United States District Court, S.D. Ohio, Eastern Division
JAMES L. WHATLEY, JR., Petitioner,
WARDEN, ROSS CORRECTIONAL INSTITUTION, Respondent.
OPINION AND ORDER
A. SARGUS, JR. Chief United States District Judge.
March 31, 2017, the Magistrate Judge issued a Report and
Recommendation recommending that Respondent's
Motion to Dismiss be granted, in part, and denied,
in part. (ECF No. 14.) Both the Respondent and Petitioner
have filed an Objection to the Magistrate
Judge's Report and Recommendation (ECF Nos. 15,
18.) Pursuant to 28 U.S.C. § 636(b), this Court has
conducted a de novo review. For the reasons that
follow, Respondent's Objection (ECF No. 15) is
OVERRULED. Petitioner's Objection (ECF No. 18)
is OVERRULED. The Report and Recommendation (ECF No.
14) is ADOPTED and AFFIRIMED. Respondent's Motion to
Dismiss (ECF No. 8) is GRANTED, in part, and DENIED, in
part. Habeas corpus claims four through nine are hereby
DISMISSED. Respondent shall file a Return of Writ addressing
the remaining habeas corpus claims one through three within
twenty-one (21) days. Petitioner may file a response within
fourteen (14) days thereafter.
objects solely to the Magistrate Judge's recommendation
that Respondent be given twenty-one days to file a Return of
Writ in regard to habeas corpus claims one through three.
Petitioner requests that the case be remanded to the
Magistrate Judge for a determination of the merits of such
claims. Petitioner complains that the Court has already
provided Respondent with the opportunity to address the
merits of his claims, and Respondent has failed to do so.
Petitioner further contends that he will suffer prejudice and
is at a disadvantage in view of his pro se
incarcerated status, limited access to legal materials.
Petitioner maintains that the filing of a Return of Writ at
this point in time will only serve to cause further delay.
arguments are not well taken. The filing of a Return of Writ
which addresses the merits of Petitioner's claims will
assist the Court in resolving Petitioner's claims.
Further, the Court is not persuaded that the filing of a
Return of Writ at this juncture will cause inordinate delay
or unduly prejudice the Petitioner, who remains incarcerated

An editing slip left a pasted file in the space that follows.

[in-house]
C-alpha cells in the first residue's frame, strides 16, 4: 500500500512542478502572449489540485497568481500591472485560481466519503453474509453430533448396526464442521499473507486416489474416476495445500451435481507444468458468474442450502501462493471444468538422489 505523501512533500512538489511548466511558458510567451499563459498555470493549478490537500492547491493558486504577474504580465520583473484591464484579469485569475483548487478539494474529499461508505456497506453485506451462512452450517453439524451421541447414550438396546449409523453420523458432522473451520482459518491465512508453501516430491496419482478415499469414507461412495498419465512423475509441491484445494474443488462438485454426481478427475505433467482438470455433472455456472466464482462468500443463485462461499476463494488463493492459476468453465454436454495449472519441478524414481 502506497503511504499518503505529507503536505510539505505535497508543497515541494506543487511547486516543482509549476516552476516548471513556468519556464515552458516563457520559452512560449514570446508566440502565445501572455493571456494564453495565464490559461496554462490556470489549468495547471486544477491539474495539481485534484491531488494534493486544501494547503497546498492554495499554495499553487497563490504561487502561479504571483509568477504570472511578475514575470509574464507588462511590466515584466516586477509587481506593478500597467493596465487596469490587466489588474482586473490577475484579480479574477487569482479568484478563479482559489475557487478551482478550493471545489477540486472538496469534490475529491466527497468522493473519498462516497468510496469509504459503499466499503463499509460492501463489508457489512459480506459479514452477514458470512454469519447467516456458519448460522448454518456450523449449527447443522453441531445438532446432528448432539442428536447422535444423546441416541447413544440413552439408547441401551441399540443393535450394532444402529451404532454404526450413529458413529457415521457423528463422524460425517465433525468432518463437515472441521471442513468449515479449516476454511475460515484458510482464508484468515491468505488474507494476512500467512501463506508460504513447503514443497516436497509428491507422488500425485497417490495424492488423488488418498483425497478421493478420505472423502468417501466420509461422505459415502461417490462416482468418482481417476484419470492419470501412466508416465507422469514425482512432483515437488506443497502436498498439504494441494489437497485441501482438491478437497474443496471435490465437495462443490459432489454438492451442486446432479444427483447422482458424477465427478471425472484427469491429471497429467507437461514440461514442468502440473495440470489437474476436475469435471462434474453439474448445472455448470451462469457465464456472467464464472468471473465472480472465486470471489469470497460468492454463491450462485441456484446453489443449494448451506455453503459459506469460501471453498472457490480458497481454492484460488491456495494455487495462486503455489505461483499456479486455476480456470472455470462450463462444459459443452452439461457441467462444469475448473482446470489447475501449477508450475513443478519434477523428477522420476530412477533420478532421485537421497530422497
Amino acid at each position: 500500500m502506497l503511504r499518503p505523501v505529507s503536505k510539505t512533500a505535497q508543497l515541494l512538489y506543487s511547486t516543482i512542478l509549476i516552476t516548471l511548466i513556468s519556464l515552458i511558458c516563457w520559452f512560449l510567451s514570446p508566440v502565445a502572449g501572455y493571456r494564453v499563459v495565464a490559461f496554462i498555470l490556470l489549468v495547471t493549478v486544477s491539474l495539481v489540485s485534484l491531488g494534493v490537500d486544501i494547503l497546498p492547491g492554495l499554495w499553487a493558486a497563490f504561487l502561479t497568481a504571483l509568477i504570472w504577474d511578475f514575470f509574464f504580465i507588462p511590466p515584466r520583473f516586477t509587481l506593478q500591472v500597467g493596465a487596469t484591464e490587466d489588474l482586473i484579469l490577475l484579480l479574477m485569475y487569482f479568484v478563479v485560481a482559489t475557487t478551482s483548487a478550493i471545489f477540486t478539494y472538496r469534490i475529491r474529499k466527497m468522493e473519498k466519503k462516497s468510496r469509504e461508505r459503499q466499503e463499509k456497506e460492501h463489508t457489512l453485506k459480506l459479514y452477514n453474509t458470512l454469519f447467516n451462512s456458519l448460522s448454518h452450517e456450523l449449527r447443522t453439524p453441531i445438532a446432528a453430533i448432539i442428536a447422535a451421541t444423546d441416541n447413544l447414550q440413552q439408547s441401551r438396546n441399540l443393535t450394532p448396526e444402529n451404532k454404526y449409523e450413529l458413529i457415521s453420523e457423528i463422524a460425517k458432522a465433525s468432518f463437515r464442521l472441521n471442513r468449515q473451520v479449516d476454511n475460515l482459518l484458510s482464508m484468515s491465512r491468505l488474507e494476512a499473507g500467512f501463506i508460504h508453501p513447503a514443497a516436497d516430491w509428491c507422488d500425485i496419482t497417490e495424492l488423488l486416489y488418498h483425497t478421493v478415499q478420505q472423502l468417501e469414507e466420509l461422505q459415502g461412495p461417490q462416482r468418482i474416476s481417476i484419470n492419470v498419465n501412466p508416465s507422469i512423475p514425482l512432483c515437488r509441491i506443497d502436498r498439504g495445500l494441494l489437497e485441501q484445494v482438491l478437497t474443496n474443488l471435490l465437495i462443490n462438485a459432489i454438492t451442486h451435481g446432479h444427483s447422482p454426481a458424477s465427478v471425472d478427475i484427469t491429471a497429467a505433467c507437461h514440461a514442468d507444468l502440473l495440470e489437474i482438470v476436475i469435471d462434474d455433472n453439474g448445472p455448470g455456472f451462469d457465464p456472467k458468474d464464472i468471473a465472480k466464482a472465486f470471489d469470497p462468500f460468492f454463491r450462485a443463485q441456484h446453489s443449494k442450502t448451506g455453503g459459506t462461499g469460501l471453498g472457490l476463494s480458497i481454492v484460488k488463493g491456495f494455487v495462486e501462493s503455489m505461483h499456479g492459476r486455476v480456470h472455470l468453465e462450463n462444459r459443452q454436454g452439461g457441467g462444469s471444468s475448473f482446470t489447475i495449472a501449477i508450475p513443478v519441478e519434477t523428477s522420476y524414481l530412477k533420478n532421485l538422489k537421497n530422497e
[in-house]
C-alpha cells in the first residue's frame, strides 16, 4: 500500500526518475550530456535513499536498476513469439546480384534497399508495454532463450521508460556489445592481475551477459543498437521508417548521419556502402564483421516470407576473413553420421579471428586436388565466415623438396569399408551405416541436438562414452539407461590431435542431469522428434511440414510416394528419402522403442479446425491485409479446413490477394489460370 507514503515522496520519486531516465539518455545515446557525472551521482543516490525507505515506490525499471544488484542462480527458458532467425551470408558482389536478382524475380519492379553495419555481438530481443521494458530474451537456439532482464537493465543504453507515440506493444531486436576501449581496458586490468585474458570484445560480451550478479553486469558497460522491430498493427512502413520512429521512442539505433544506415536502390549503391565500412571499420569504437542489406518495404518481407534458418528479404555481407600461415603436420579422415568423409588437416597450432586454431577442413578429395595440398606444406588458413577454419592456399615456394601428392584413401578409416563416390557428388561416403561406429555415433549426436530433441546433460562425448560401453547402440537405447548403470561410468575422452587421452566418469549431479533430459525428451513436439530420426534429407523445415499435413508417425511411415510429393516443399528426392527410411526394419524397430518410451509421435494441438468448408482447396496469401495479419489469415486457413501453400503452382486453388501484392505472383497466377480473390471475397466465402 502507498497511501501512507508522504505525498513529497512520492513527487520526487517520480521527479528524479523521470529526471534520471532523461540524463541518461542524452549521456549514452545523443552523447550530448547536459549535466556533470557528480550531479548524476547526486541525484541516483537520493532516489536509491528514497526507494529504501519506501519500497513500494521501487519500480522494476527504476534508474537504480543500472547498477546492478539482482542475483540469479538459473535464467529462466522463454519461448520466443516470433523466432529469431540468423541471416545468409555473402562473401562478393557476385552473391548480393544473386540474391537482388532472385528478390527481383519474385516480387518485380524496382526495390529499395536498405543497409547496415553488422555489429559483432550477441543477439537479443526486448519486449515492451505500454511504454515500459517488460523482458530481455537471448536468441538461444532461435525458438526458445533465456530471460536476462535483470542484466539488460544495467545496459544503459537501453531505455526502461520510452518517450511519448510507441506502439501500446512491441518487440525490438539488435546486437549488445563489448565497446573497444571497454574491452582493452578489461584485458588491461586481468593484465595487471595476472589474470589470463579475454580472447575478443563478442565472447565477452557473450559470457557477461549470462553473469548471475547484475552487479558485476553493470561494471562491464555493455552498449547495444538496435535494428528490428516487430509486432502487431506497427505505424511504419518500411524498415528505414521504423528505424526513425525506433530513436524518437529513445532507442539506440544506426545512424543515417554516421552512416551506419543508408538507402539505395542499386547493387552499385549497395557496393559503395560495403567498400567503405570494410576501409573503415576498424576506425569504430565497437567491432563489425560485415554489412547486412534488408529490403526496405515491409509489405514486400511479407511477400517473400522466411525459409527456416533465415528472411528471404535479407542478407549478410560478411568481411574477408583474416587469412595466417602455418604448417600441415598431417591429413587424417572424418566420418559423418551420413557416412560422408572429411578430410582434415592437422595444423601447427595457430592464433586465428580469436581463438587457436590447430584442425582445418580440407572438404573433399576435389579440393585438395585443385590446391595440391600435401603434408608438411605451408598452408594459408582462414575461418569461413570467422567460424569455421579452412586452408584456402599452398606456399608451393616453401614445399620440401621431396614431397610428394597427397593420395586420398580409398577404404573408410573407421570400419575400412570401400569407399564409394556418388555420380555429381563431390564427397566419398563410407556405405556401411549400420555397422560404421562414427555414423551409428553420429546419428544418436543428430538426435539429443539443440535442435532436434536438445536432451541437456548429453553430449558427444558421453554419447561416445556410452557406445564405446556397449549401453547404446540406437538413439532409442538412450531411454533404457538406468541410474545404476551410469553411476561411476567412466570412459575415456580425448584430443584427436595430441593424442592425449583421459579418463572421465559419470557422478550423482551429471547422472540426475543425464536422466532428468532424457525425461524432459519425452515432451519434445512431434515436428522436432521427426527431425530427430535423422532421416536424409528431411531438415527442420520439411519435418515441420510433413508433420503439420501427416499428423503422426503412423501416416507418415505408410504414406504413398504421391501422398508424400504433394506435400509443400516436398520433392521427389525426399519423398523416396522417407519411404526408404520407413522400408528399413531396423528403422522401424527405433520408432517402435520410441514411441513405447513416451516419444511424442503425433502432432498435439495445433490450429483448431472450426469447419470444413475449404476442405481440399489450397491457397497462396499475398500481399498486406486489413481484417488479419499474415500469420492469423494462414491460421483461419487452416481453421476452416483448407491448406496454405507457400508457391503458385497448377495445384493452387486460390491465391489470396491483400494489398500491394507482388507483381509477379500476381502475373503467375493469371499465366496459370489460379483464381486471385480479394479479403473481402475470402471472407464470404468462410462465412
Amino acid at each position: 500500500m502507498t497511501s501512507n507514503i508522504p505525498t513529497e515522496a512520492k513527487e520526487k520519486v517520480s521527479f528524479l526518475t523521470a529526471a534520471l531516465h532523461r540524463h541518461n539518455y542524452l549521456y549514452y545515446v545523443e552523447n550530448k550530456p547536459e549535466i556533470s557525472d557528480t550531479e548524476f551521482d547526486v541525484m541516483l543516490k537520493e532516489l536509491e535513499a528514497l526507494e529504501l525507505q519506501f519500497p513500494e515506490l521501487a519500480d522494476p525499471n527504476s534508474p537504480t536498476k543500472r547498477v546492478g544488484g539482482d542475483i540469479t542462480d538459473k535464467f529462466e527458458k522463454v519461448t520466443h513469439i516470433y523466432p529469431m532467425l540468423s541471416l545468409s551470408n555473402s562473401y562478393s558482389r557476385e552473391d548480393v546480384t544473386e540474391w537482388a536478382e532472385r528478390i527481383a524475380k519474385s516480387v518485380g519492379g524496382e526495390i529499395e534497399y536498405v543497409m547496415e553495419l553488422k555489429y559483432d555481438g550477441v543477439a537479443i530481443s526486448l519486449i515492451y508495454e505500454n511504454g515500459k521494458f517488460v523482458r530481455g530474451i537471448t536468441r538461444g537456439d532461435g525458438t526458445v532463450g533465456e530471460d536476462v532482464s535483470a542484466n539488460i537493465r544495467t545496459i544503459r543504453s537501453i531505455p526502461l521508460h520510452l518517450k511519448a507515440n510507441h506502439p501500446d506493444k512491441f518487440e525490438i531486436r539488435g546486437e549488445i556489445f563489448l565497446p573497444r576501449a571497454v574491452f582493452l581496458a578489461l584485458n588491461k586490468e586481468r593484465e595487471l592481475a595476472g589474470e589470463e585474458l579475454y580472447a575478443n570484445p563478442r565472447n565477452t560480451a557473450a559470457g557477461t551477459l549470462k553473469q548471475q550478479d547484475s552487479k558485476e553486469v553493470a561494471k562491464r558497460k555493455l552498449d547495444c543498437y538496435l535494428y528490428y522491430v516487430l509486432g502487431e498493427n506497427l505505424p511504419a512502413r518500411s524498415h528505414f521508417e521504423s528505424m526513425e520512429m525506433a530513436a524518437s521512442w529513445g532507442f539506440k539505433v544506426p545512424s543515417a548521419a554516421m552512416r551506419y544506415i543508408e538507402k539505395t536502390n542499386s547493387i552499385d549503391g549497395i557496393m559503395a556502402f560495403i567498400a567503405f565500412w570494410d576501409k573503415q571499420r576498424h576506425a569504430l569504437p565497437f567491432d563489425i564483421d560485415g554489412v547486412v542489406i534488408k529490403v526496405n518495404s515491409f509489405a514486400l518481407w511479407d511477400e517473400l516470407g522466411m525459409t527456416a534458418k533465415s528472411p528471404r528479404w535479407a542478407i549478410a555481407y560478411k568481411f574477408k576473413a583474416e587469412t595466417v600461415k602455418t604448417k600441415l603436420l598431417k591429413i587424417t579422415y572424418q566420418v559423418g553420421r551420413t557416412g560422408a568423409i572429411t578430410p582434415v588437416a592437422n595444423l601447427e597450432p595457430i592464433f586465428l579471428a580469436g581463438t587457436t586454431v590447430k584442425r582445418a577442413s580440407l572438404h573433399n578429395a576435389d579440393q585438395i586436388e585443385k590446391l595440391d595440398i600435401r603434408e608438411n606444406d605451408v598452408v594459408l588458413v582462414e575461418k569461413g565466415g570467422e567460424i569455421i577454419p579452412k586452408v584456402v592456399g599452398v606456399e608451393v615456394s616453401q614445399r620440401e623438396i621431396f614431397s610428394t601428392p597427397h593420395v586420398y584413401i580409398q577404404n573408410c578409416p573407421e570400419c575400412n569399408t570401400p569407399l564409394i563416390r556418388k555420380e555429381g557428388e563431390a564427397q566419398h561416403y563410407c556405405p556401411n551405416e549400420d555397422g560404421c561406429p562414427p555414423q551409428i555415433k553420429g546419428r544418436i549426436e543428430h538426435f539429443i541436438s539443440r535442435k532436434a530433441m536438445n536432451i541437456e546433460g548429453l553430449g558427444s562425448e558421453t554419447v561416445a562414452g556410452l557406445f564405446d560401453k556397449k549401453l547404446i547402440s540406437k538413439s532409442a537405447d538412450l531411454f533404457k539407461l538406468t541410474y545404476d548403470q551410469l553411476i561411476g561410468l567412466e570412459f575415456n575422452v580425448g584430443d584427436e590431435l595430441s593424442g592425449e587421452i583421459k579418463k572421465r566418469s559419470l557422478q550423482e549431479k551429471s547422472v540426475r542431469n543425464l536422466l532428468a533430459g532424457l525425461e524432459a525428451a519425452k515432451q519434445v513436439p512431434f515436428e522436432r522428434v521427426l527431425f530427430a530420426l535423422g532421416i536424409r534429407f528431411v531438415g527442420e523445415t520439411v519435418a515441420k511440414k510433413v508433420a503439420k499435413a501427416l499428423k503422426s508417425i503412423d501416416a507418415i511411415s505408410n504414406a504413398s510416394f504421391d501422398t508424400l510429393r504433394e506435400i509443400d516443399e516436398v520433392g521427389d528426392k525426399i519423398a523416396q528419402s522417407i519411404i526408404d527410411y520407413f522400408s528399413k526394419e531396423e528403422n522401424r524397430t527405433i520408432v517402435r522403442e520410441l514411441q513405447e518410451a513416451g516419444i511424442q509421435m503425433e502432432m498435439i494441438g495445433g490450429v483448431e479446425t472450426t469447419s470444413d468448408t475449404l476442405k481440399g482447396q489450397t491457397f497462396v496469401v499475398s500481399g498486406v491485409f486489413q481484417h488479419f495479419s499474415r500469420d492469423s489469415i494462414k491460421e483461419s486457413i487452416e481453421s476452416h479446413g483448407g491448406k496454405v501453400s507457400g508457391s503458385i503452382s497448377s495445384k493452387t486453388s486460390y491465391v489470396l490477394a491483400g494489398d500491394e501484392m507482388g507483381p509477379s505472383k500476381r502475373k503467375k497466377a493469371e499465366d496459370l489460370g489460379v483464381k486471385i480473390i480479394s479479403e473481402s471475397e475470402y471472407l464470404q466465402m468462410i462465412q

pursuant to presumptively valid convictions in the state
courts. Petitioner's Objection (ECF No. 18)
therefore is OVERRULED.
objects to the Magistrate Judge's recommendation that the
Motion to Dismiss be denied as it pertains to habeas
corpus claims one through three. Respondent argues that
Petitioner has failed to meet his burden of establishing
cause and prejudice for his procedural default in failing to
raise these claims on direct appeal. Respondent maintains
that Petitioner's claim regarding the issuance of
improper jury instructions does not provide a basis for
federal habeas corpus relief. Respondent similarly argues
that Petitioner's claim that the trial court abused its
discretion in imposing a term of life without parole presents
an issue regarding the alleged violation of state law only,
which issue does not warrant relief. Additionally, it is the
position of the Respondent that Petitioner did not present
his claims to this Court in terms of federal constitutional
magnitude and that Petitioner has waived any federal
sentencing issue by failing to present such issue to the
state appellate court.
Petition indicates that Petitioner has phrased his
claims in terms of the alleged violation of federal law.
Petitioner asserts in claim two that the trial court failed
to properly instruct the jury on the requisite mens
rea necessary to establish aggravated murder, in
violation of the Fifth, Sixth, and Fourteenth Amendment.
Petition (Doc. 6, PageID# 56.) In claim three,